The learning speed of a student is sometimes depicted using a learning curve. Those who are fast learners and can grasp a topic quickly have a steep learning curve. Others in the classroom might be equally capable but take longer than their other classmates to form a sound understanding of the subject. They have an elongated learning curve. The overarching problem is that generally most of the day-to-day classroom instruction is aimed at students who are quick learners. It then becomes essential to provide additional time and effort to the latter category of students to integrate them in regular classroom learning. Additional time and effort include allowing pupils to take a longer time to learn a topic and avoid setting a standardized pace for the entire class.

Advocate active listening

Active listening
One way to make each student feel heard and accepted in the class is by developing an atmosphere where the teacher and fellow students know how to listen actively. What we call active listening entails understanding both verbal and non-verbal cues. Apart from being a good listener, a teacher also passes on this specialized skill to the students. The listening exercise helps students build a close-knit community where all of them feel connected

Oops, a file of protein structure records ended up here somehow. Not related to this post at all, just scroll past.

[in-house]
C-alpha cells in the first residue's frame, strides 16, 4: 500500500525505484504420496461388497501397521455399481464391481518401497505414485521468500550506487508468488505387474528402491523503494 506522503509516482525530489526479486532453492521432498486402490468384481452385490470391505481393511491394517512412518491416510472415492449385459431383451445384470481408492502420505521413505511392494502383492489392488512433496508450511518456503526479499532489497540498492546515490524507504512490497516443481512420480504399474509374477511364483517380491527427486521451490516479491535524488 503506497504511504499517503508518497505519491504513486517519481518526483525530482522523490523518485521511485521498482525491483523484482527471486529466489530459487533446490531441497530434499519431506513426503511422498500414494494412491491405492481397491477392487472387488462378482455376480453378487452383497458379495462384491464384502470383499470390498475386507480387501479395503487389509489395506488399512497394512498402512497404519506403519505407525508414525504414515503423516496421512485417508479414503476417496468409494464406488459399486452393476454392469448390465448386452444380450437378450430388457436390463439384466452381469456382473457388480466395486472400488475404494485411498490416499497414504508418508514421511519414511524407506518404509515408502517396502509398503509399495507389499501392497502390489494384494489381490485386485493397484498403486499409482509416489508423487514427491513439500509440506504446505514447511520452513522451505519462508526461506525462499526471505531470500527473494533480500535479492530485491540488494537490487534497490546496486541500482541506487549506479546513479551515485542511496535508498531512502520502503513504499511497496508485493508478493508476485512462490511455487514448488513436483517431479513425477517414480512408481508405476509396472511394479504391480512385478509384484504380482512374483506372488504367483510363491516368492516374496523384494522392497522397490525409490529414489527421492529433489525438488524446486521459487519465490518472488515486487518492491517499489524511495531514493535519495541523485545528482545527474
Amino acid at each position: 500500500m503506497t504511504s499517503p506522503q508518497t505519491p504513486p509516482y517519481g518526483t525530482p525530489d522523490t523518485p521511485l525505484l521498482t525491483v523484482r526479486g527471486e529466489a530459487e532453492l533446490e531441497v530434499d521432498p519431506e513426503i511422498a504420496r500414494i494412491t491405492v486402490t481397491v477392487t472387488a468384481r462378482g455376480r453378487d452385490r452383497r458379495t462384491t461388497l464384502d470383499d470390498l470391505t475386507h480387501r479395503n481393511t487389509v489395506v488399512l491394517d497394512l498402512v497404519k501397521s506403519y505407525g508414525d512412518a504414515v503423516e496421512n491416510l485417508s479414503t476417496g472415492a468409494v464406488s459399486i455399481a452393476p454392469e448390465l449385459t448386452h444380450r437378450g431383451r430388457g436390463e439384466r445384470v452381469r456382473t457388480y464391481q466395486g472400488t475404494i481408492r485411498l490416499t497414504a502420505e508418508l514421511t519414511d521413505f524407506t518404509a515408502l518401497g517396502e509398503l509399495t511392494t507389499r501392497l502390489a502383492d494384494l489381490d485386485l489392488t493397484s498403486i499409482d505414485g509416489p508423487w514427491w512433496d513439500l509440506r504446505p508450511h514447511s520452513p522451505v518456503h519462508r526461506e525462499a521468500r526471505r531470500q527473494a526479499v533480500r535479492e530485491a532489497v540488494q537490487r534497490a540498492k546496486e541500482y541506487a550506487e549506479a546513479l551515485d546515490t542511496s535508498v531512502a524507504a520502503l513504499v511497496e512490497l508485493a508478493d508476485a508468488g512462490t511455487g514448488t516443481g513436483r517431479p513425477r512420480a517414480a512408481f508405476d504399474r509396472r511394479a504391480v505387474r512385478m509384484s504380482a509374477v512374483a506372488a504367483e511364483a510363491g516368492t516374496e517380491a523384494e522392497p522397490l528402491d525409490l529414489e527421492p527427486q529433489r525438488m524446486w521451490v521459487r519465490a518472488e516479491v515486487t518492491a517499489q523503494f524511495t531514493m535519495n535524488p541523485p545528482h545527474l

Espouse culturally responsible literature

Culturally responsible literature
SOURCE : https://www.ssww.com/blog/creating-diversity-thoughtful-classroom-library/
Studies have shown that children with disabilities or children who belong to underrepresented groups rarely find a voice in the mainstream culture. To combat this problem, it is important to include in the curriculum literary works showcasing diversified human experience. By reading the works, some students will be able to identify themselves with the work and feel represented, while others will be able to learn more about their classmates.
#inclusiveeducation #diversity #empower #gendersensitivity